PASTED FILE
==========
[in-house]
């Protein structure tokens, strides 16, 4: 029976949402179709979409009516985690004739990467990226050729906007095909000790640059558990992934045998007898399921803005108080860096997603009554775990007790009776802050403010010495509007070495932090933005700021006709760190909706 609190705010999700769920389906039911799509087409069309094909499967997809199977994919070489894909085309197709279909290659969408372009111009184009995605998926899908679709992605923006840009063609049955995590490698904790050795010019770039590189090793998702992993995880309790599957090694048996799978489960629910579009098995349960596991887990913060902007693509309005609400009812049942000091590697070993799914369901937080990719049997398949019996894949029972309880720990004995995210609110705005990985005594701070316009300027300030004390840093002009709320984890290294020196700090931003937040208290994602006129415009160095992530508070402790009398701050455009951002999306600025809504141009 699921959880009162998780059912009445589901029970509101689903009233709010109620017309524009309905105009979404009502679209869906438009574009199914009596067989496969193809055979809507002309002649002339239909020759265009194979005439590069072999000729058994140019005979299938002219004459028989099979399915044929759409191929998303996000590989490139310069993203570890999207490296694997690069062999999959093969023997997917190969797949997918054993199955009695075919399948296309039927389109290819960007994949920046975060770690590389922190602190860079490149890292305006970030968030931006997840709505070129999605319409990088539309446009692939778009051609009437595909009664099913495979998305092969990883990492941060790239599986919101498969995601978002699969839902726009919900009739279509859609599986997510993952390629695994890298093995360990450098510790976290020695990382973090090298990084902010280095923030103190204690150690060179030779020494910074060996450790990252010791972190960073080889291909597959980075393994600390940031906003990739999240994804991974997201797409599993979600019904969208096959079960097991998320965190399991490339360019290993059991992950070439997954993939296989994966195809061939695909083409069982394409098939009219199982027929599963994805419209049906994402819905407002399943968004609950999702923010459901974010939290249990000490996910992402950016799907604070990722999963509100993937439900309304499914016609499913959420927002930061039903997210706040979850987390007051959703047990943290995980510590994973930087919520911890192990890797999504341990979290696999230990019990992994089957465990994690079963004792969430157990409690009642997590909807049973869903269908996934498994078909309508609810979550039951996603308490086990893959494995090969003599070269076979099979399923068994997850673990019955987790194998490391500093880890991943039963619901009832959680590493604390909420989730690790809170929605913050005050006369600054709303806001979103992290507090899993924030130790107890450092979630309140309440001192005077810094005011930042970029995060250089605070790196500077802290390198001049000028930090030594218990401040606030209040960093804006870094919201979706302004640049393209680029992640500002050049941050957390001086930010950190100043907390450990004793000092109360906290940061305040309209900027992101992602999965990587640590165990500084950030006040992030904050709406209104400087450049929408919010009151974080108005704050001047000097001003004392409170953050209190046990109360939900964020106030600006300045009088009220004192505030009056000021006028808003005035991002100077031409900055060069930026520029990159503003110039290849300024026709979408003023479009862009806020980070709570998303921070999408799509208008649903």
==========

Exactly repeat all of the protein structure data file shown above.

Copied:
[in-house]
């Protein structure tokens, strides 16, 4: 029976949402179709979409009516985690004739990467990226050729906007095909000790640059558990992934045998007898399921803005108080860096997603009554775990007790009776802050403010010495509007070495932090933005700021006709760190909706 609190705010999700769920389906039911799509087409069309094909499967997809199977994919070489894909085309197709279909290659969408372009111009184009995605998926899908679709992605923006840009063609049955995590490698904790050795010019770039590189090793998702992993995880309790599957090694048996799978489960629910579009098995349960596991887990913060902007693509309005609400009812049942000091590697070993799914369901937080990719049997398949019996894949029972309880720990004995995210609110705005990985005594701070316009300027300030004390840093002009709320984890290294020196700090931003937040208290994602006129415009160095992530508070402790009398701050455009951002999306600025809504141009 699921959880009162998780059912009445589901029970509101689903009233709010109620017309524009309905105009979404009502679209869906438009574009199914009596067989496969193809055979809507002309002649002339239909020759265009194979005439590069072999000729058994140019005979299938002219004459028989099979399915044929759409191929998303996000590989490139310069993203570890999207490296694997690069062999999959093969023997997917190969797949997918054993199955009695075919399948296309039927389109290819960007994949920046975060770690590389922190602190860079490149890292305006970030968030931006997840709505070129999605319409990088539309446009692939778009051609009437595909009664099913495979998305092969990883990492941060790239599986919101498969995601978002699969839902726009919900009739279509859609599986997510993952390629695994890298093995360990450098510790976290020695990382973090090298990084902010280095923030103190204690150690060179030779020494910074060996450790990252010791972190960073080889291909597959980075393994600390940031906003990739999240994804991974997201797409599993979600019904969208096959079960097991998320965190399991490339360019290993059991992950070439997954993939296989994966195809061939695909083409069982394409098939009219199982027929599963994805419209049906994402819905407002399943968004609950999702923010459901974010939290249990000490996910992402950016799907604070990722999963509100993937439900309304499914016609499913959420927002930061039903997210706040979850987390007051959703047990943290995980510590994973930087919520911890192990890797999504341990979290696999230990019990992994089957465990994690079963004792969430157990409690009642997590909807049973869903269908996934498994078909309508609810979550039951996603308490086990893959494995090969003599070269076979099979399923068994997850673990019955987790194998490391500093880890991943039963619901009832959680590493604390909420989730690790809170929605913050005050006369600054709303806001979103992290507090899993924030130790107890450092979630309140309440001192005077810094005011930042970029995060250089605070790196500077802290390198001049000028930090030594218990401040606030209040960093804006870094919201979706302004640049393209680029992640500002050049941050957390001086930010950190100043907390450990004793000092109360906290940061305040309209900027992101992602999965990587640590165990500084950030006040992030904050709406209104400087450049929408919010009151974080108005704050001047000097001003004392409170953050209190046990109360939900964020106030600006300045009088009220004192505030009056000021006028808003005035991002100077031409900055060069930026520029990159503003110039290849300024026709979408003023479009862009806020980070709570998303921070999408799509208008649903």